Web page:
Posted in Savage Pacer
By Mary Juhl email@example.com
State lawmakers will reconvene in St. Paul on Feb. 25, where they will consider a bonding bill and an array of proposals on topics ranging from the state’s minimum wage to bullying in schools.
The off-year session is poised to be short, and Gov. Mark Dayton has labeled it an “unsession” with the goal of undoing outdated or unnecessary laws and passing a bonding bill, rather than focusing on new legislation. Still, nearly 300 bills have been filed by mid-January, according to the House of Representatives Public Information Services. The Legislature must adjourn by May. 19.
“There are always a lot of bills being introduced,” said Rep. Pam Myhra of Burnsville, who represents Savage. “The control is in the hands of [DFL] leadership.”
Both Myhra and Sen. Dan Hall, R-Burnsville, said they support repealing three business-to-business taxes approved during the 2013 session, which includes taxes on the purchase of telecommunications equipment and repairs made to machines and equipment, which both went into effect in July, and a tax on warehouse services, set to go into effect April 1.
Legislators will also work on passing a bonding bill, though lawmakers said its size may be determined largely by a Feb. 28 budget forecast. The Minnesota Management and Budget Office releases forecasts in November and February each year; November’s forecast predicted a nearly $1.1 billion surplus for the next biennium. In addition to passing a bonding bill, area legislators expect to tackle bills this session that could legalize medical marijuana, raise the state’s minimum wage and regulate bullying in schools.
Gov. Dayton has proposed a $986 million bonding bill, which includes $126 million to finish renovating the state Capitol building, $233 million for higher education and additional funding for an array of infrastructure, transit and economic development projects.
Myhra said she favors bonding for necessary infrastructure improvements, but doesn’t support costly projects like extending light rail lines.
“I like it when the process has integrity, that the projects are a statewide benefit, that they are funding infrastructure,” Myhra said.
Hall said he supports bonding for local and regional road and bridge projects.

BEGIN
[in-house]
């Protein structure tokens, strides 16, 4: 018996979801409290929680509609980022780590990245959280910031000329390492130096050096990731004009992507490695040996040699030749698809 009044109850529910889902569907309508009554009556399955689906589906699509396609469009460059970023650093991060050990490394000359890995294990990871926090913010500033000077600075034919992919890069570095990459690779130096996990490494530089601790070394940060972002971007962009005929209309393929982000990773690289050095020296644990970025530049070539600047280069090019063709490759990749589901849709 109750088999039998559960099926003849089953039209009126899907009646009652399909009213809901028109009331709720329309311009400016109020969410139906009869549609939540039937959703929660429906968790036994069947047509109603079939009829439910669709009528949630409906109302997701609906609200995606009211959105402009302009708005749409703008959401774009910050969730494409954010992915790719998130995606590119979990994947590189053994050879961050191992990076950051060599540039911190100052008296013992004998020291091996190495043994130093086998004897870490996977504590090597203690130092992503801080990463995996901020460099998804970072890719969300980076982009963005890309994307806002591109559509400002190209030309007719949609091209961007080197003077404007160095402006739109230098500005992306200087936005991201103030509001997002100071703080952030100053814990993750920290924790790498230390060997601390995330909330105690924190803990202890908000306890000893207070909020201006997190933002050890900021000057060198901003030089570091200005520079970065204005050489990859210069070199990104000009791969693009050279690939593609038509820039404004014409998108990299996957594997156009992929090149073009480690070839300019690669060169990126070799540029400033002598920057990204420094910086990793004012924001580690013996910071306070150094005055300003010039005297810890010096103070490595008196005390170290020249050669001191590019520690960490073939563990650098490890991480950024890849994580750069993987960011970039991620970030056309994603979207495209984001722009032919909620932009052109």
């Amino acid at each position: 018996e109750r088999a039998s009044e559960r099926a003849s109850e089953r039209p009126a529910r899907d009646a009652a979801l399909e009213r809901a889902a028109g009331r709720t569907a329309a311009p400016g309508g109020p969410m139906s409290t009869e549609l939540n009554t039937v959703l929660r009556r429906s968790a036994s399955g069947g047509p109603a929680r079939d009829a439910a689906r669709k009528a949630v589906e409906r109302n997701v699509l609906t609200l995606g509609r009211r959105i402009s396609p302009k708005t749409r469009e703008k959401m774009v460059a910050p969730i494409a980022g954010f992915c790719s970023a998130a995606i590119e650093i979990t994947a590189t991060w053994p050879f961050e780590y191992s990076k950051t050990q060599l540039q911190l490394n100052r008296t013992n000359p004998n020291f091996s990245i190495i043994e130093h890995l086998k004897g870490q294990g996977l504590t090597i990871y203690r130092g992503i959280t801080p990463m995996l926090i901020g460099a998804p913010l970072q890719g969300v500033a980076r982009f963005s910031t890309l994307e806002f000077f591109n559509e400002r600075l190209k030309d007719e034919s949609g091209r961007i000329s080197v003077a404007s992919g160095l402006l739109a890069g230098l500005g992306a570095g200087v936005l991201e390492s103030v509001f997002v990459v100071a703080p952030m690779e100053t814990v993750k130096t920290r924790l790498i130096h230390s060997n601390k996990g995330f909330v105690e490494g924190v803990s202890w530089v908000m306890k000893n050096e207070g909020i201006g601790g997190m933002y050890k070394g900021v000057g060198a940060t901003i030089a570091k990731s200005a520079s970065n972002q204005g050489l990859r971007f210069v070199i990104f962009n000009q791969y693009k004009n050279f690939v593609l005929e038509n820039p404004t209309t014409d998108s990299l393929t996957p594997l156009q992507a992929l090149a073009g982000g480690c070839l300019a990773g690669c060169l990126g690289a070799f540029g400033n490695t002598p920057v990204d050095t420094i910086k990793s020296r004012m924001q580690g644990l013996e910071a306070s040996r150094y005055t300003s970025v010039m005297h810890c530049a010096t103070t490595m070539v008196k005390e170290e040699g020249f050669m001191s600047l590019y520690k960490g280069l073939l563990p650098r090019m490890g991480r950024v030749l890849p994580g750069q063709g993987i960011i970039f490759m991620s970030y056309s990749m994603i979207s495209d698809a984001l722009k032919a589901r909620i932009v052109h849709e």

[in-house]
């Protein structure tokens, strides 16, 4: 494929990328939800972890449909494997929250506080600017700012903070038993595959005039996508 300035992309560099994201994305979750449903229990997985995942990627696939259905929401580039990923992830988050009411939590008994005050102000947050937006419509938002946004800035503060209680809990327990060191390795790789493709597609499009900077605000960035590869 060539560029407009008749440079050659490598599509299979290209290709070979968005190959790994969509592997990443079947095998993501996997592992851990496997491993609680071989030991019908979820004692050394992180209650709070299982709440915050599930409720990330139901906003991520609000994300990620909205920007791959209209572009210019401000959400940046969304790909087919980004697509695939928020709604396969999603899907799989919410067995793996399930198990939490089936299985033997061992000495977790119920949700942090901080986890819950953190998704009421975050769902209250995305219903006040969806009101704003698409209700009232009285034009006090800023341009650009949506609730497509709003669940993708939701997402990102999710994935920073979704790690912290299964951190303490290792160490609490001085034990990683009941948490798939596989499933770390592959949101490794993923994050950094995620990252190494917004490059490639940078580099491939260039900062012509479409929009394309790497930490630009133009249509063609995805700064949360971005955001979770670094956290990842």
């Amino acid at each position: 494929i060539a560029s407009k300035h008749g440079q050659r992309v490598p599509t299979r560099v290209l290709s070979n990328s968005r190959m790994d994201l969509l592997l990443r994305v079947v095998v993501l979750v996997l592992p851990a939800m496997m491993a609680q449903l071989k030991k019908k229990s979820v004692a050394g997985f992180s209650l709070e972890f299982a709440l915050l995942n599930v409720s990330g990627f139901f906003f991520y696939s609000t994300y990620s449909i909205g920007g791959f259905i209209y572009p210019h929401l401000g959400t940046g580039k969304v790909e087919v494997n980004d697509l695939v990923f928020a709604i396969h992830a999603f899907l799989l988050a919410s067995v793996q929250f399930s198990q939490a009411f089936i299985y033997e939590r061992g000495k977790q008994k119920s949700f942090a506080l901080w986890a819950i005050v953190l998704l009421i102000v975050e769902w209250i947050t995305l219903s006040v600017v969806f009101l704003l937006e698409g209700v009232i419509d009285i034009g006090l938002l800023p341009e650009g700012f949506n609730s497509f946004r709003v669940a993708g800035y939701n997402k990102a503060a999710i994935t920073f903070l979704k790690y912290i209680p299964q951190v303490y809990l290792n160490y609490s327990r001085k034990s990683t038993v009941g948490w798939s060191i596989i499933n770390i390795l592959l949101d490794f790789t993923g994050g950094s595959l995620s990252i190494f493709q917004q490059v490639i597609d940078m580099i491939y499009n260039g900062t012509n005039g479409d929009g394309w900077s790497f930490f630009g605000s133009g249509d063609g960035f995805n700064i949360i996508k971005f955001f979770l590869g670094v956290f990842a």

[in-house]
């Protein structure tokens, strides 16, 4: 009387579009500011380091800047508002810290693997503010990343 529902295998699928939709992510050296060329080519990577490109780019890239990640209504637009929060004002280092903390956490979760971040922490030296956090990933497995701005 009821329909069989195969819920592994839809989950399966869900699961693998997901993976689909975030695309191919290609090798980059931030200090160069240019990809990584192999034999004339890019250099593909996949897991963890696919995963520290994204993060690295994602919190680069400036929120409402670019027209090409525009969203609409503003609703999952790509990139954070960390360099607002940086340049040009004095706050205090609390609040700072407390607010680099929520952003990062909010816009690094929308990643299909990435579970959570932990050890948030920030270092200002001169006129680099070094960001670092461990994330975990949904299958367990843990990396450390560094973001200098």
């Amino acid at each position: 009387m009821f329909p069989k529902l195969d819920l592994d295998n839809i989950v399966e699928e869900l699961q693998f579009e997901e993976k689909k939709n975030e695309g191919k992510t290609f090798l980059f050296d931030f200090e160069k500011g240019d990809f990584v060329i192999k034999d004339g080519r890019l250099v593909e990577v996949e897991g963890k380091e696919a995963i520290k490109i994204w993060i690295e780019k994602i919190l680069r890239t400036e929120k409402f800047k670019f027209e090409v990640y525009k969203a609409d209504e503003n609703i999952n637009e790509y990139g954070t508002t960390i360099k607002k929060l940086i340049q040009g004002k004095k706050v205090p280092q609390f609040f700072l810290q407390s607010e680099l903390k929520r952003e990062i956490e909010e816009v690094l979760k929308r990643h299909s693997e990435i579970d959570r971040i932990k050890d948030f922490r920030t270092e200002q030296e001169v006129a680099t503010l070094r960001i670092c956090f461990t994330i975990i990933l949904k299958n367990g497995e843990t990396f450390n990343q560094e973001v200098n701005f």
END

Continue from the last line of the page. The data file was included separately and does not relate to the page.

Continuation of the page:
“Let’s make sure we maintain what we have,” Hall said. “Our government is growing so fast we’re having a hard time maintaining what we have.”
The Legislature will consider a proposal to legalize marijuana for medical purposes this session, sponsored by Sen. Scott Dibble, DFL-Minneapolis, and Rep. Carly Melin, DFL-Hibbing.
Hall said he thinks medical marijuana will be one of the hardest issues legislators will navigate in the 2014 session. Hall said that while he would never vote for the legalization of marijuana for recreational use, he’s open to the idea of medical marijuana as long the right regulations are put in place.
“I am for anything that helps people and is healthy,” Hall said.
Myhra said she worries that legalizing marijuana for medical purposes could have a negative impact on teen drug use, and that law enforcement’s opposition to the proposal should be considered.
“I am very concerned about medical marijuana,” Myhra said. “My understanding is that the organizations and lobbyists pushing medical marijuana are also pushing recreational marijuana.”
The “Safe and Supportive Schools Act,” otherwise called the bullying bill, would define bullying and establish policies in public schools statewide with the goal of reducing it. The bill has garnered opposition from some Republican legislators, as well as the Minnesota Child Protection League, a group dedicated to defeating the legislation.
Myhra said that while she’s familiar with the consequences of verbal and physical bullying, she thinks aspects of the current bill are problematic, like a provision that would allow students to report bullying incidents anonymously.
“One of our rights is to face our accuser and have due process, so this denies students due process,” Myhra said.
Hall said he could support a bill that aims to reduce bullying, but that he thinks the current language is too drastic.
“I’m opposed to the DFL bully bill, but I am supportive of a bill that would give the local school districts decision-making powers,” Hall said. “The overreach of the DFL bully bill is so far beyond what it should be.”
Gov. Dayton has expressed support for increasing Minnesota’s minimum wage, which is one of the lowest in the country at $6.15 per hour. Many employers are required to pay their employees the federal minimum wage, which is $7.25 per hour. The Legislature will consider proposals to increase the state’s minimum wage to up to $9.50 per hour.
Myhra said she thinks raising the minimum wage would hurt people seeking entry-level jobs.
“Oftentimes, when we raise the minimum wage, we see fewer and fewer jobs for those entry-level positions and fewer internships that are paid,” Myhra said. “That is a real concern to me.”
Hall said that with the DFLers in control, he expects a minimum-wage increase will pass, but the final size of that increase remains to be seen.
“The Democrats are in control,” Hall said. “I think they’re going to do an overreach and we’re going to try to hold them back to a minimal increase.”